Cuba is a special case. Many are now familiar with the fact that the end of the Cold War ushered in a period of extreme deprivation in Cuba, when its strong economic ties with the Soviet Bloc and Easter Europe were cut almost overnight. This is what Cubans call “The Special Period”. But as Nelson (a rabbit “rancher” that I met at his home in Havana) put it, “In Cuba, it’s always a special period.” Cubans could begin to see the light at the end of the tunnel by about 1999, but there have been two recessions since then, and of course the US economic embargo against the island continues to this day.

What this means in terms of urban agriculture is that Cuba, out of necessity, made tremendous leaps and bounds in the 90s, and they have continued to refine and improve their urban farming infrastructure since then. In some Cuban cities, up to 80% of the fruits and vegetables consumed in the city are grown in the city. In Havana this is closer to 50%, which is still very impressive for a city of more than 2 million people.

The reason this is particularly relevant for us in the “developed world” is that the story of Cuba is not like that of many developing countries in Africa and Asia and even elsewhere in Latin America. Until the end of the Cold War, Cuba was very much a developed country with a highly educated population. Then they went through what some observers have called an artificial peak-oil collapse. The Cuban people responded with creativity and intelligence to this unprecedented new challenge. In addition to urban agriculture, they’ve found countless other ways to be more self-sufficient and use less energy. It’s not surprising, then, that a 2006 World Wildlife Fundy study found that Cuba is the only country on the planet that can be considered sustainable.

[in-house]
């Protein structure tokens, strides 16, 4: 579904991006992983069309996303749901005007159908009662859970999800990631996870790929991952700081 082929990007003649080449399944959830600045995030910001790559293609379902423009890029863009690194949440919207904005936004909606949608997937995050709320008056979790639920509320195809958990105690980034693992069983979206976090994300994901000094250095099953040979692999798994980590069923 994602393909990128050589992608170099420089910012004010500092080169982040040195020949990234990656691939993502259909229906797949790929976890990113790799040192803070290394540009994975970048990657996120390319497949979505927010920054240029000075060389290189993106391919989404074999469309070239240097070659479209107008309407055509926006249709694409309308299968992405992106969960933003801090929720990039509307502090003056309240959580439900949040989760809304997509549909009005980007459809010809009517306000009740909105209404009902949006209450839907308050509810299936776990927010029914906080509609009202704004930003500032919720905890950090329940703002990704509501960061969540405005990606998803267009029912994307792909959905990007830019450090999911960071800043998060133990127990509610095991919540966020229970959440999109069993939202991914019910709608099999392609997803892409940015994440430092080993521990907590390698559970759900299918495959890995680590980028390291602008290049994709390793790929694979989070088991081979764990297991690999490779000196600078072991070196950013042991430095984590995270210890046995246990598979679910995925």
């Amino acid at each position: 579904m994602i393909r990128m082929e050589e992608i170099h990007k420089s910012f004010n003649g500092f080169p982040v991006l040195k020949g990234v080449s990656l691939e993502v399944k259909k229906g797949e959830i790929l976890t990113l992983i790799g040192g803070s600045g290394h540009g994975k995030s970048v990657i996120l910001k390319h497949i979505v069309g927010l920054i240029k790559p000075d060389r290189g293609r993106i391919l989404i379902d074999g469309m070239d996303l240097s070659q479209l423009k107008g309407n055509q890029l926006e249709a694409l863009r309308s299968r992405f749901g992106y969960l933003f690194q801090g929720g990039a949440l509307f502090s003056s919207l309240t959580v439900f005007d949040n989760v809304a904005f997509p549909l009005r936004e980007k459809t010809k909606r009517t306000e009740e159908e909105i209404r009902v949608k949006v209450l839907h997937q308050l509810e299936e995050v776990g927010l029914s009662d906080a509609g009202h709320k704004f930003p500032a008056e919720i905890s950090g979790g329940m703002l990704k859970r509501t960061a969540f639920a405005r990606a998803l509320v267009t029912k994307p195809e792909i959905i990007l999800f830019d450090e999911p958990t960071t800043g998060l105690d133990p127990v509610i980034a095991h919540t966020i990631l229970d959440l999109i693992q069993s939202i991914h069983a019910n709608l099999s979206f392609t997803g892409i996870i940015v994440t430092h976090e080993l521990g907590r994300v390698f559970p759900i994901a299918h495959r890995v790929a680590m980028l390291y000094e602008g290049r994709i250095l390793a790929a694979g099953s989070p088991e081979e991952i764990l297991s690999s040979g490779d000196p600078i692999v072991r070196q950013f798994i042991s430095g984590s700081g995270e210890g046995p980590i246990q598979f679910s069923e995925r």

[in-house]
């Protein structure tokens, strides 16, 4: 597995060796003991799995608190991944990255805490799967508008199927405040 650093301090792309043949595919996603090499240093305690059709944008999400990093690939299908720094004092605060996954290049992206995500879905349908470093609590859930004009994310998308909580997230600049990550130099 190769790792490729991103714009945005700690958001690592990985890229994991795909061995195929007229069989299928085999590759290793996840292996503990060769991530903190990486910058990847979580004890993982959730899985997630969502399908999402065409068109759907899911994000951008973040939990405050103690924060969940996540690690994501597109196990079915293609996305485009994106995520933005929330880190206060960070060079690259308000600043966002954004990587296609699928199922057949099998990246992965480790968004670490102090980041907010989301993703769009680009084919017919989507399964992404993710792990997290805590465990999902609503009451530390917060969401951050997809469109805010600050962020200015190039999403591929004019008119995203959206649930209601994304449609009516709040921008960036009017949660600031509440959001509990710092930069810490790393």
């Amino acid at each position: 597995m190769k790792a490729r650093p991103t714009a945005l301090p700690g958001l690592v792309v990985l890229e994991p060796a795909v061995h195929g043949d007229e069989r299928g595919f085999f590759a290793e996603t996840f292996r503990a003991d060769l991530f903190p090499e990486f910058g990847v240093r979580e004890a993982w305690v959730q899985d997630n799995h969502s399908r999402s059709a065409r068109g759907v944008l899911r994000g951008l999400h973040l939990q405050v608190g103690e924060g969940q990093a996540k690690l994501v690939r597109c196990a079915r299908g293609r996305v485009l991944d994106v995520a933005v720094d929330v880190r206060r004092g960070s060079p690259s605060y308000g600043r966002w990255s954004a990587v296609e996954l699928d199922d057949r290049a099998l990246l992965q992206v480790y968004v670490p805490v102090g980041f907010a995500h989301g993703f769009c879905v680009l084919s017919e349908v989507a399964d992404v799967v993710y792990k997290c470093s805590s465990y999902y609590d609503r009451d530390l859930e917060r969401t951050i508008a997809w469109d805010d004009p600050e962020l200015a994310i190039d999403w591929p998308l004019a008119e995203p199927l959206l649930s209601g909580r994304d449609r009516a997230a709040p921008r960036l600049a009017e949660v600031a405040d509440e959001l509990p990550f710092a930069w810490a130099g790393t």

What is becoming more and more clear is that we in the devoloped world are not living sustainably, and that therefore, inevitably, we will eventually have our own special period. Many people say that going to Cuba is like taking a time machine to the past. In some ways this is true – vintage cars from the 50s are still everywhere. But after my visit, I’m inclined to argue that Cuba is indeed a time machine, but not to the past: instead, it’s a glimpse into a future where we in the developed world are producing more of our food and living more sustainably. Cuba is therefore invaluable for us to learn from as we chart our own course to become more sustainable in preparation for the challenges that await us. Even those vintage cars are an example of reusing and recycling. On the outside they’re pure 1950s America – Ford, Chevrolet, Dodge – but on the inside they’re mostly running on repurposed Japanese and Soviet engines. Nobody in Cuba gets a new car when their two year lease is up.

I interviewed Roberto Perez Rivero for the film while I was in Cuba. In the last few years he has travelled extensively to give presentations about the Cuban story as well as to teach permaculture workshops in Latin America, Asia, Australia, Canada, and the US. He had a lot of great things to say that gave me new insights into what I’ve seen around the world in the last several months, and his perspective will definitely inform the film as it takes shape during post-production.

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